A state of emergency was to go into force in Sri Lanka at midnight on Monday. “The government has decided to gazette the clauses related to prevention of terrorism to emergency regulation and gazette it by midnight,” the office of President Maithripala Sirisena said in a statement in the afternoon. What does a state of emergency mean in the context of Sri Lanka?
Under the Public Security Ordinance (PSO) of 1947, the President can proclaim an emergency for all or parts of Sri Lanka, if “he is of the opinion that it is expedient to do so in the interests of public security and the preservation of public order or for the maintenance of supplies and services essential to the life of the community”.
Article 155(2) under Chapter XVIII (Public Security) of Sri Lanka’s 1978 Constitution says that “the power to make Emergency Regulations under the Public Security Ordinance… shall include the power to make regulations having the legal effect of over-riding, amending or suspending the operation of the provisions of any law, except the provisions of the Constitution”.
Only the President can declare an emergency, and his decision is not subject to judicial review. However, he must summon Parliament immediately to inform it of his decision. Parliament must approve of the proclamation within 14 days, failing which the proclamation expires at the end of one month.
The Emergency Regulations are extraordinary because they are made by the President — and not the legislature — and because they supersede existing laws. (Parliament can, however, revoke or change an Emergency Regulation, and courts can strike down a specific Emergency Regulation that violates the Constitution.)
Under the PSO, Emergency Regulations allow for detentions of individuals; entering, searching, and takeovers of private property; and for “amending any law, for suspending the operation of any law and for applying any law with or without modification”. The Ordinance also grants “Special Powers” to the President to “call out all or any of the members of all or any of the armed forces for the maintenance of public order”, and to put restrictions on people’s movement.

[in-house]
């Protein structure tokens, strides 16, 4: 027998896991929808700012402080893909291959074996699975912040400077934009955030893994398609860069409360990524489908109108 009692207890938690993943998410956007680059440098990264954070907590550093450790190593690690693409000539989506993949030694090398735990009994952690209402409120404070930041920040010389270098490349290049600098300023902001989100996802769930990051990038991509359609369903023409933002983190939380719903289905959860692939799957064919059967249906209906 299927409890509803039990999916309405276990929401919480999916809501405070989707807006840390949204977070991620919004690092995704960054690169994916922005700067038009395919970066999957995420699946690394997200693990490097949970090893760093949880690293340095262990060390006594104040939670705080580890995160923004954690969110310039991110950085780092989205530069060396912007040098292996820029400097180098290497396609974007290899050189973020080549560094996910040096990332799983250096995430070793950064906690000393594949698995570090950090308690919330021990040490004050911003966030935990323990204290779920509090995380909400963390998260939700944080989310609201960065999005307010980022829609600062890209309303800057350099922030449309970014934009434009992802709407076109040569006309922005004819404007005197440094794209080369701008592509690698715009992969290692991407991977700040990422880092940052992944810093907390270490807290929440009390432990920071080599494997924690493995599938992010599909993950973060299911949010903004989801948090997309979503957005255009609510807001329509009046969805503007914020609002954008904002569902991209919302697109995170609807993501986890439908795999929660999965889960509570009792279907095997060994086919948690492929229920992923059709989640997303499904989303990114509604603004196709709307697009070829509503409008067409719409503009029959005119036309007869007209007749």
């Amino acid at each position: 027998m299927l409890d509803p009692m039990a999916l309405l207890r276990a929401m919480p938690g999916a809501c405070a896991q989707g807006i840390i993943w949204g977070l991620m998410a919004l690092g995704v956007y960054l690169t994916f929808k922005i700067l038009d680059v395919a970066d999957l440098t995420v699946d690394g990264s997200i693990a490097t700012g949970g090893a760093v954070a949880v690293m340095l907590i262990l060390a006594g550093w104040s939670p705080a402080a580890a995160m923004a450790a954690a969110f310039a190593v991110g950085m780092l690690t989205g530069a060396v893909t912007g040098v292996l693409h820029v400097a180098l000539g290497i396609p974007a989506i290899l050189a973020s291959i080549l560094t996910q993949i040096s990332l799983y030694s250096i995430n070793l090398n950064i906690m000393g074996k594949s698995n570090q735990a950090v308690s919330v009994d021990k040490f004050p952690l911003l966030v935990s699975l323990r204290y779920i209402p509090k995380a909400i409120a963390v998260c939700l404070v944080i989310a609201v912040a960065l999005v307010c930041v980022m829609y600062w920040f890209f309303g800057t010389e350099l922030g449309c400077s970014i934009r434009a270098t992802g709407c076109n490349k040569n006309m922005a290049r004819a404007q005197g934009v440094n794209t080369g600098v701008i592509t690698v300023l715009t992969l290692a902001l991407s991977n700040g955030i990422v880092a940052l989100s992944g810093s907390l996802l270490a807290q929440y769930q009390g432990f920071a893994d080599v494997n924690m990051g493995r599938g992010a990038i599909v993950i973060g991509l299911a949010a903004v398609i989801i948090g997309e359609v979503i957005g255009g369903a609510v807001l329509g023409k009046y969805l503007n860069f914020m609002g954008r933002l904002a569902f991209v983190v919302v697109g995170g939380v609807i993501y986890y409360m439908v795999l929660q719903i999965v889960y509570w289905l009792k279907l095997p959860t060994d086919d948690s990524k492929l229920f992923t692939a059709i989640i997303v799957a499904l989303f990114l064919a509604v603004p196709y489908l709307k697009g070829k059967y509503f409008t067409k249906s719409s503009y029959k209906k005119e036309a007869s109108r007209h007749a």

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The Sri Lankan Constitution also permits restrictions on fundamental rights through the Emergency Regulations. According to a brief prepared by the Colombo-based independent advocacy and research nonprofit Centre for Policy Alternatives, among the fundamental rights that can be restricted in the interest of national security and public order are: “the presumption of innocence, the burden of proof, and retroactive penal sanctions; equality before the law and non-discrimination; the ordinary procedure for arrests and judicial sanction for detention; and the fundamental rights to freedom of expression, assembly, association, movement, occupation, religion, culture and language”.
The PSO is a piece of colonial legislation that has been criticised by several analysts. Sri Lanka, which first declared an emergency in 1958, remained under near-continuous emergency rule between 1983 and 2009 as it fought the LTTE. A 13-day state of emergency was declared in March 2018 to control deadly Buddhist-Muslim clashes, especially in the Kandy area.
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